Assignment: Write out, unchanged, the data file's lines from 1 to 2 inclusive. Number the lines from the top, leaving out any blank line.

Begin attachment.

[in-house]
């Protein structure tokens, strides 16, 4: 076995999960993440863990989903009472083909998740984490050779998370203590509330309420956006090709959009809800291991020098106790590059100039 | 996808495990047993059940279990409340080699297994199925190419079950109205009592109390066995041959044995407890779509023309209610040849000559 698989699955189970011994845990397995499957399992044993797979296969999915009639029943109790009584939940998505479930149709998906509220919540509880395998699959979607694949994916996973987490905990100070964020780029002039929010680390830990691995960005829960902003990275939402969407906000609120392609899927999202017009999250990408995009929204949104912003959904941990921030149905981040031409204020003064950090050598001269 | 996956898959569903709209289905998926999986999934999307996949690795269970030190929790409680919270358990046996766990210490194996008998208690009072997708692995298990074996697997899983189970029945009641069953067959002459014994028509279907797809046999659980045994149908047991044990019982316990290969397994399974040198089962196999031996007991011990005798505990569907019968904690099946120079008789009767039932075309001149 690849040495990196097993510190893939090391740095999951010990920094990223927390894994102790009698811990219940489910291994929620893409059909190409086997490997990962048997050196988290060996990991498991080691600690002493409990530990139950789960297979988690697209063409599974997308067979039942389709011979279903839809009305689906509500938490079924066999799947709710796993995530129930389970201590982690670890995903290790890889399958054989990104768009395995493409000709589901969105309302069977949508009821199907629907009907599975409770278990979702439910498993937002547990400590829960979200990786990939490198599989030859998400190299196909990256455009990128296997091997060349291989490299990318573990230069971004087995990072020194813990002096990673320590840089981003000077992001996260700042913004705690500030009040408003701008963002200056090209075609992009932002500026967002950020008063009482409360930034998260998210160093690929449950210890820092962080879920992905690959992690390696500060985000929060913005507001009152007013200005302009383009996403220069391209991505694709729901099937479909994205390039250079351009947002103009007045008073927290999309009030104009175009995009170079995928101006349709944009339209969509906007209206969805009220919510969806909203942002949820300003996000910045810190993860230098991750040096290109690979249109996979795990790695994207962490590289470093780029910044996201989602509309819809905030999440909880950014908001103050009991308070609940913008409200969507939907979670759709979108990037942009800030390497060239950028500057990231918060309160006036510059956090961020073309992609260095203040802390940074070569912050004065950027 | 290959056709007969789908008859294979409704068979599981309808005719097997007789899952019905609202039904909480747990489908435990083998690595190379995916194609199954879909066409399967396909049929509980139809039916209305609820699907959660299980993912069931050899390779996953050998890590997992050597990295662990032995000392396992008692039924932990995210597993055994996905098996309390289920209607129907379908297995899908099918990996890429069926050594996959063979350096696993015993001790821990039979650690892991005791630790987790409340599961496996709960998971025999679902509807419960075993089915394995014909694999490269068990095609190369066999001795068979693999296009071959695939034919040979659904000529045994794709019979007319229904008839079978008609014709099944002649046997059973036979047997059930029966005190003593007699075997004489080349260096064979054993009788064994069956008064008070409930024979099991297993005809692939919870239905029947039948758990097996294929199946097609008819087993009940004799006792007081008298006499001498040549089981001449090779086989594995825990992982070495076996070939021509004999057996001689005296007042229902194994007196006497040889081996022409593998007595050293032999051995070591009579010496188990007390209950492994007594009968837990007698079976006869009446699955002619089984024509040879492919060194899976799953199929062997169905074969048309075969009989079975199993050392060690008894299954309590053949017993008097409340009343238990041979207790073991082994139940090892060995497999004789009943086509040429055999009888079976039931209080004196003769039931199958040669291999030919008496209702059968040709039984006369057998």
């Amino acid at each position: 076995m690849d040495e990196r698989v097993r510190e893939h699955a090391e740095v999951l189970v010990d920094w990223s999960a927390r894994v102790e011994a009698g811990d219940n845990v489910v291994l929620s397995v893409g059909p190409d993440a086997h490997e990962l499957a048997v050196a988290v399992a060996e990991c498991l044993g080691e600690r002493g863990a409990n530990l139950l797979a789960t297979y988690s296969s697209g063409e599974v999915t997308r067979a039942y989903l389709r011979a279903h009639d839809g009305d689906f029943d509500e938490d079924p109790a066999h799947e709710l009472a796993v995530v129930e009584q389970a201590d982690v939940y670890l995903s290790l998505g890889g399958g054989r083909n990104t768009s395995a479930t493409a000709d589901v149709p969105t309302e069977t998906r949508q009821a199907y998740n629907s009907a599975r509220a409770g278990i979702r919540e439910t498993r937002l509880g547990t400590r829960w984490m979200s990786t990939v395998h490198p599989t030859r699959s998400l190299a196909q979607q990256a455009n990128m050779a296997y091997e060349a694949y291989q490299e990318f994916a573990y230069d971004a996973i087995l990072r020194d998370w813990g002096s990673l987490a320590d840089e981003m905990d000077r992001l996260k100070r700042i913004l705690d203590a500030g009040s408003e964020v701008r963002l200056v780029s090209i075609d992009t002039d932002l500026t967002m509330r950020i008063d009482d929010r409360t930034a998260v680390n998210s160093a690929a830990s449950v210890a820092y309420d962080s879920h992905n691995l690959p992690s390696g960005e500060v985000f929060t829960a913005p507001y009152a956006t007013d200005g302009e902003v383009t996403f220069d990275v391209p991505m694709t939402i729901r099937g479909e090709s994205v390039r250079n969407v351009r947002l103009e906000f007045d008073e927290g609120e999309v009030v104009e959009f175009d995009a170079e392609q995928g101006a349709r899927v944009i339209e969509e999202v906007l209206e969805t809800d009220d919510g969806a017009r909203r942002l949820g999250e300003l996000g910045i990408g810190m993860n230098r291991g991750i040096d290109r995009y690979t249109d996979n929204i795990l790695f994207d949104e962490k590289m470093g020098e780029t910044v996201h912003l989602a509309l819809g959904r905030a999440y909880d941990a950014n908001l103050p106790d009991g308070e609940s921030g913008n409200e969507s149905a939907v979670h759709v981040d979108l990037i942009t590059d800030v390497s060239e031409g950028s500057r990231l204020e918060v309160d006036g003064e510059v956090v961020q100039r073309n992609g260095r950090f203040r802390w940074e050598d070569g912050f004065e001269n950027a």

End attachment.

[in-house]
């Protein structure tokens, strides 16, 4: 076995999960993440863990989903009472083909998740984490050779998370203590509330309420956006090709959009809800291991020098106790590059100039 | 996808495990047993059940279990409340080699297994199925190419079950109205009592109390066995041959044995407890779509023309209610040849000559 698989699955189970011994845990397995499957399992044993797979296969999915009639029943109790009584939940998505479930149709998906509220919540509880395998699959979607694949994916996973987490905990100070964020780029002039929010680390830990691995960005829960902003990275939402969407906000609120392609899927999202017009999250990408995009929204949104912003959904941990921030149905981040031409204020003064950090050598001269 | 996956898959569903709209289905998926999986999934999307996949690795269970030190929790409680919270358990046996766990210490194996008998208690009072997708692995298990074996697997899983189970029945009641069953067959002459014994028509279907797809046999659980045994149908047991044990019982316990290969397994399974040198089962196999031996007991011990005798505990569907019968904690099946120079008789009767039932075309001149 690849040495990196097993510190893939090391740095999951010990920094990223927390894994102790009698811990219940489910291994929620893409059909190409086997490997990962048997050196988290060996990991498991080691600690002493409990530990139950789960297979988690697209063409599974997308067979039942389709011979279903839809009305689906509500938490079924066999799947709710796993995530129930389970201590982690670890995903290790890889399958054989990104768009395995493409000709589901969105309302069977949508009821199907629907009907599975409770278990979702439910498993937002547990400590829960979200990786990939490198599989030859998400190299196909990256455009990128296997091997060349291989490299990318573990230069971004087995990072020194813990002096990673320590840089981003000077992001996260700042913004705690500030009040408003701008963002200056090209075609992009932002500026967002950020008063009482409360930034998260998210160093690929449950210890820092962080879920992905690959992690390696500060985000929060913005507001009152007013200005302009383009996403220069391209991505694709729901099937479909994205390039250079351009947002103009007045008073927290999309009030104009175009995009170079995928101006349709944009339209969509906007209206969805009220919510969806909203942002949820300003996000910045810190993860230098991750040096290109690979249109996979795990790695994207962490590289470093780029910044996201989602509309819809905030999440909880950014908001103050009991308070609940913008409200969507939907979670759709979108990037942009800030390497060239950028500057990231918060309160006036510059956090961020073309992609260095203040802390940074070569912050004065950027 | 290959056709007969789908008859294979409704068979599981309808005719097997007789899952019905609202039904909480747990489908435990083998690595190379995916194609199954879909066409399967396909049929509980139809039916209305609820699907959660299980993912069931050899390779996953050998890590997992050597990295662990032995000392396992008692039924932990995210597993055994996905098996309390289920209607129907379908297995899908099918990996890429069926050594996959063979350096696993015993001790821990039979650690892991005791630790987790409340599961496996709960998971025999679902509807419960075993089915394995014909694999490269068990095609190369066999001795068979693999296009071959695939034919040979659904000529045994794709019979007319229904008839079978008609014709099944002649046997059973036979047997059930029966005190003593007699075997004489080349260096064979054993009788064994069956008064008070409930024979099991297993005809692939919870239905029947039948758990097996294929199946097609008819087993009940004799006792007081008298006499001498040549089981001449090779086989594995825990992982070495076996070939021509004999057996001689005296007042229902194994007196006497040889081996022409593998007595050293032999051995070591009579010496188990007390209950492994007594009968837990007698079976006869009446699955002619089984024509040879492919060194899976799953199929062997169905074969048309075969009989079975199993050392060690008894299954309590053949017993008097409340009343238990041979207790073991082994139940090892060995497999004789009943086509040429055999009888079976039931209080004196003769039931199958040669291999030919008496209702059968040709039984006369057998």